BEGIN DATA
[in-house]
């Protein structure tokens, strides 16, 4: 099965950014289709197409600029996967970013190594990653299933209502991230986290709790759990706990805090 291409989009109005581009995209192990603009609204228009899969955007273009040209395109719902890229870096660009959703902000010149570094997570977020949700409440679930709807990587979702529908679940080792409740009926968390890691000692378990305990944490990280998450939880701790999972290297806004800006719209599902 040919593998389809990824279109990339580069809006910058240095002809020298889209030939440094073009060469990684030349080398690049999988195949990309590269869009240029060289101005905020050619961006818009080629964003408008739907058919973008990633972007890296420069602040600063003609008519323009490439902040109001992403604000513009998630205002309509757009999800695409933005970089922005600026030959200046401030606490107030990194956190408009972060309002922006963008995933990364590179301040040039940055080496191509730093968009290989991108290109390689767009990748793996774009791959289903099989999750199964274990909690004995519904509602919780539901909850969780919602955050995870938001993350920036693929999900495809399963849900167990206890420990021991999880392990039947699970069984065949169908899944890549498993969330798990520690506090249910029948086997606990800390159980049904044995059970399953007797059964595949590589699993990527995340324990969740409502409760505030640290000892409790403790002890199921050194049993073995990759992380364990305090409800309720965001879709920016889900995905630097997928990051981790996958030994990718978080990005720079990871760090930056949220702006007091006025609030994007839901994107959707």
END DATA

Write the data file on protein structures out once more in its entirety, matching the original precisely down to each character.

[in-house]
């Protein structure tokens, strides 16, 4: 099965950014289709197409600029996967970013190594990653299933209502991230986290709790759990706990805090 291409989009109005581009995209192990603009609204228009899969955007273009040209395109719902890229870096660009959703902000010149570094997570977020949700409440679930709807990587979702529908679940080792409740009926968390890691000692378990305990944490990280998450939880701790999972290297806004800006719209599902 040919593998389809990824279109990339580069809006910058240095002809020298889209030939440094073009060469990684030349080398690049999988195949990309590269869009240029060289101005905020050619961006818009080629964003408008739907058919973008990633972007890296420069602040600063003609008519323009490439902040109001992403604000513009998630205002309509757009999800695409933005970089922005600026030959200046401030606490107030990194956190408009972060309002922006963008995933990364590179301040040039940055080496191509730093968009290989991108290109390689767009990748793996774009791959289903099989999750199964274990909690004995519904509602919780539901909850969780919602955050995870938001993350920036693929999900495809399963849900167990206890420990021991999880392990039947699970069984065949169908899944890549498993969330798990520690506090249910029948086997606990800390159980049904044995059970399953007797059964595949590589699993990527995340324990969740409502409760505030640290000892409790403790002890199921050194049993073995990759992380364990305090409800309720965001879709920016889900995905630097997928990051981790996958030994990718978080990005720079990871760090930056949220702006007091006025609030994007839901994107959707």